Cumberland candidates have their say

The Cumberland All Candidates Meeting was held Thursday evening

Cumberland residents had the opportunity to hear from their mayoral and council candidates Thursday evening at the Cumberland Cultural Centre.

Both mayoral candidates – incumbent Leslie Baird and Eduardo Uranga – were present to share their views and ideas, as well as the seven council candidates. All four current councillors are vying for another four year term, including Jesse Ketler, Roger Kishi, Gwyn Sproule and Sean Sullivan. Newcomers to the council race are Vickey Brown, Eric Krejci and Ian McLean.

Those in attendance had the opportunity to submit their name to ask a question in one of the five categories: infrastructure and zoning, economic development, environment, social, and recreation and culture. Names were chosen at random.

Q – In light of the expenditures for the much-needed water upgrades for treatment, and the resulting property tax increase needed to pay for it, are there other places and departments where they can reduce spending to thus either stabilize or reduce future tax increases?

Sullivan, Kishi, Ketler and McLean all agreed that there are no areas they would cut funding as a lot of careful consideration goes into the allocation of resources. Brown added she would like to see a review of planning fees and services to see where grant money could be used to decrease the need for taxes in certain areas.

Sproule does not see it as a need for cutting funding, but rather as a need for more commercial industry.

“The big problem with our infrastructure and paying for it is approximately 80 per cent of our tax base comes from residential properties and very little from industrial and commercial because these areas are still very small,” she said. “We really need to diversify the tax base by finding ways to develop the light industrial lands… to provide well paying jobs and ease the tax burden on residents.”

Krejci suggested there are possibilities of sharing “big ticket items” with neighbouring municipalities, such as street sweepers and specialty equipment.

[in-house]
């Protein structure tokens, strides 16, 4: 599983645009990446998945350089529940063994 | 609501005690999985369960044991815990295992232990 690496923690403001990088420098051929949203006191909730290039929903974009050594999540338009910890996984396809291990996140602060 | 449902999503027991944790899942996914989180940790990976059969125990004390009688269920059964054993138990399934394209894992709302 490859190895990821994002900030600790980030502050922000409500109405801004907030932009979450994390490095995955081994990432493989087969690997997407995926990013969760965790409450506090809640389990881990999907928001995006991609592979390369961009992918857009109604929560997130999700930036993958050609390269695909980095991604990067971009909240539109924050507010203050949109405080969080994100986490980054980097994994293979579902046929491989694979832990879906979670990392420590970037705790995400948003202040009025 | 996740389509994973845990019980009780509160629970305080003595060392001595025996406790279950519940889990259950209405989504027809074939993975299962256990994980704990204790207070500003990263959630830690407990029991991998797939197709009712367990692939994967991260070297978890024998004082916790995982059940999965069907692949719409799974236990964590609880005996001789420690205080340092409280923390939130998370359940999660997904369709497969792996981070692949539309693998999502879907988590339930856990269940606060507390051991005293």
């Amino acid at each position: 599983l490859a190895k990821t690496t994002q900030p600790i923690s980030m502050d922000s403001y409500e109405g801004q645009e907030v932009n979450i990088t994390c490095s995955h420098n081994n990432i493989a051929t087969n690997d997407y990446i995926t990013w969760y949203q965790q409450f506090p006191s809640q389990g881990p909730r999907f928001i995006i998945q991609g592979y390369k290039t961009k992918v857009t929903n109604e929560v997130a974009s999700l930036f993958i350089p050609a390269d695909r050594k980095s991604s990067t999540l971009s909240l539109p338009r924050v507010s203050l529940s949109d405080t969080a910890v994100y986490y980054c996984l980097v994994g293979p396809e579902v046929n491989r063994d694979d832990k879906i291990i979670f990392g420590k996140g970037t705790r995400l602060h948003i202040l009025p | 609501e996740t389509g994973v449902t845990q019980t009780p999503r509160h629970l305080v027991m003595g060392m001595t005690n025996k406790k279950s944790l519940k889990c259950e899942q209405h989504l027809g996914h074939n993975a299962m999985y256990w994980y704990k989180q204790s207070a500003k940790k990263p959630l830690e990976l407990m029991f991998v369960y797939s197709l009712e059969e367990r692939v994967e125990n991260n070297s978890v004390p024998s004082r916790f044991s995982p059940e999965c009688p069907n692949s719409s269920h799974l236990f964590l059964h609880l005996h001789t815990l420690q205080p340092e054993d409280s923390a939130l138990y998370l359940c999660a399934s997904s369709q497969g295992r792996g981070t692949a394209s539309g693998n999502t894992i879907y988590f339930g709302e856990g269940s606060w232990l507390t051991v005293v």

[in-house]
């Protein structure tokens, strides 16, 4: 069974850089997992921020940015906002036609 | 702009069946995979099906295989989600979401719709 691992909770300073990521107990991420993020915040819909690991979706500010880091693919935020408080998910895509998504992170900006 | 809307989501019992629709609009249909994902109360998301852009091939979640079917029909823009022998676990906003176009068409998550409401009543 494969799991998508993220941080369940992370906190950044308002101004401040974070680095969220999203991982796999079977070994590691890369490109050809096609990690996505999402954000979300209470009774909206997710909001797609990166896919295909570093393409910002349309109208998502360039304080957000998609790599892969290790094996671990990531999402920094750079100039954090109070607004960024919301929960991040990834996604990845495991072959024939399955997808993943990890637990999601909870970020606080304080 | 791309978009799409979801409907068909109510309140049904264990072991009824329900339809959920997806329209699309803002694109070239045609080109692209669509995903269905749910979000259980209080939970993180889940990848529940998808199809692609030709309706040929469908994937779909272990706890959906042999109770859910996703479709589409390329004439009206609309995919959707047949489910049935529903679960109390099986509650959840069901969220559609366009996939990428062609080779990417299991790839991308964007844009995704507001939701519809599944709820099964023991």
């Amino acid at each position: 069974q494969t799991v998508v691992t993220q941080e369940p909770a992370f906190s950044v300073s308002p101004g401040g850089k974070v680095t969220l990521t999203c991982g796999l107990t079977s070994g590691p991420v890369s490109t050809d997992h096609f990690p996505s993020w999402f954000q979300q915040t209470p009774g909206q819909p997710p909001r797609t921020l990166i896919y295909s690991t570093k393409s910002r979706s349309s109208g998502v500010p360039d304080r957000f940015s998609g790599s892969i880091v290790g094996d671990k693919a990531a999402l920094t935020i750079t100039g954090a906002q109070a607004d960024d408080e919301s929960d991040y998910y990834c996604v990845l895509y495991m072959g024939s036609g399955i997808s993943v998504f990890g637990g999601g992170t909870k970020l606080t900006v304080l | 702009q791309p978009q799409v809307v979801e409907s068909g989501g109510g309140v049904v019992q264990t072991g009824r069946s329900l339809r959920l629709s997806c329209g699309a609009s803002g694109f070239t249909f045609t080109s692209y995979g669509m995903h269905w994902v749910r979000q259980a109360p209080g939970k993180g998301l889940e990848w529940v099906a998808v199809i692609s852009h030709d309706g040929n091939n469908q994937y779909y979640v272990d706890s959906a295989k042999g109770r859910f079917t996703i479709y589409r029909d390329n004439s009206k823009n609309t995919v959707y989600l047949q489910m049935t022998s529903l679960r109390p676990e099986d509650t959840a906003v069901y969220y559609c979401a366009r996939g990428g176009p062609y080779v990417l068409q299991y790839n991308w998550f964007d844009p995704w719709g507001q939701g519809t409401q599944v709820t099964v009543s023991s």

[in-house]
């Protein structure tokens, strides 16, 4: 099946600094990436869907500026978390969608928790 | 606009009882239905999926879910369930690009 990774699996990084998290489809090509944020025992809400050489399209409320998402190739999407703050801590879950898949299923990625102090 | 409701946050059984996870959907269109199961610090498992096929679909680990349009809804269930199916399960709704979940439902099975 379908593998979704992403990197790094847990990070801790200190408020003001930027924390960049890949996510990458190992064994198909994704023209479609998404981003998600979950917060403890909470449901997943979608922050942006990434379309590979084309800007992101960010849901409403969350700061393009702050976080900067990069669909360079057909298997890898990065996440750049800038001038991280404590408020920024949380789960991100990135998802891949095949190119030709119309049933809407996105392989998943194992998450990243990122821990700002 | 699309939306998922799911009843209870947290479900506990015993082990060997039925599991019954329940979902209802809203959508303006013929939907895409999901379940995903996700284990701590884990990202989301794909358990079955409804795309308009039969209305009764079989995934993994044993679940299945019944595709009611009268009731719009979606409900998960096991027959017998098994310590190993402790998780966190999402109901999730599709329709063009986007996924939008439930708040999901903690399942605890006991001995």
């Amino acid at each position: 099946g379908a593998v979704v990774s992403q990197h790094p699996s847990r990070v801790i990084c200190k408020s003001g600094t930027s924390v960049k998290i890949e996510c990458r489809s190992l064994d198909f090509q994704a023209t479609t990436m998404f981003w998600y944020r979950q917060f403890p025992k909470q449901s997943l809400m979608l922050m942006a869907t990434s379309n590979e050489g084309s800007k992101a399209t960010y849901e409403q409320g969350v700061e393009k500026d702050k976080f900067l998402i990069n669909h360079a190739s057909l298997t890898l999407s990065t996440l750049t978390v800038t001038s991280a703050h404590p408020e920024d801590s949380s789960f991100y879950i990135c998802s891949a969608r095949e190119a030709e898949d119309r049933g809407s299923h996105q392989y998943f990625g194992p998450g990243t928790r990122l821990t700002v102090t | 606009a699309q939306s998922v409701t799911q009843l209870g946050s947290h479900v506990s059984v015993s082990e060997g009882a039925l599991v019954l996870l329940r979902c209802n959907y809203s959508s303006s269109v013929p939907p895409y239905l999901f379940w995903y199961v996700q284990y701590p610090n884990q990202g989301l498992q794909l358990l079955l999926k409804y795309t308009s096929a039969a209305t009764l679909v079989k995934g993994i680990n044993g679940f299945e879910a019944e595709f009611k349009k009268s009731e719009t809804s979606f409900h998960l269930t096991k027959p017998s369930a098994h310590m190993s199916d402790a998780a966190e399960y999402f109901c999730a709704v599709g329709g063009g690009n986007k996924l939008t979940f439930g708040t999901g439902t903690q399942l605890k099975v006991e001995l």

Baird emphasizes that the budgeting process is considered carefully but adds she would support reducing developer subsidies.

“At this point we are actually subsidizing developers in this community and they need to bear their share, and in that process, we will have enough money to pay wages of the planners that are working for the Village.”

Uranga was the only candidate to suggest spending in the Village is too high and there are lots of areas to improve, such as reducing the amount of money spent on paying Village employee wages.

“After looking at the financial statements from last year, the taxes that we collect are barely enough to cover the payroll. That’s an item that needs to be truly scrutinized… It’s impossible to think that we can hardly afford anything else besides the people who work at the municipality,” he said.

Q – What changes, if any, would you make to the bylaw zoning which states where you can and cannot have an Airbnb or vacation rental?

McLean said if the Village is allowing vacation rentals to decrease available housing, they need to have a strategy to add additional housing into the market.

Baird and Kishi agreed that vacation rentals are still relatively new and there isn’t enough information out there about their effect on communities. Kishi suggested they look at other communities and their approach to vacation rentals.

Baird added that council needs to decide if they want to focus on creating housing or accommodation for visitors to the Village.

Brown, Sproule and Ketler said limiting the number of vacation rentals could be a possibility.

In terms of the amount of tourist accommodation in the Village, Sproule, Ketler, Krejci and Sullivan agreed there isn’t currently enough, and vacation rentals bring in more people to bolster Cumberland’s economy.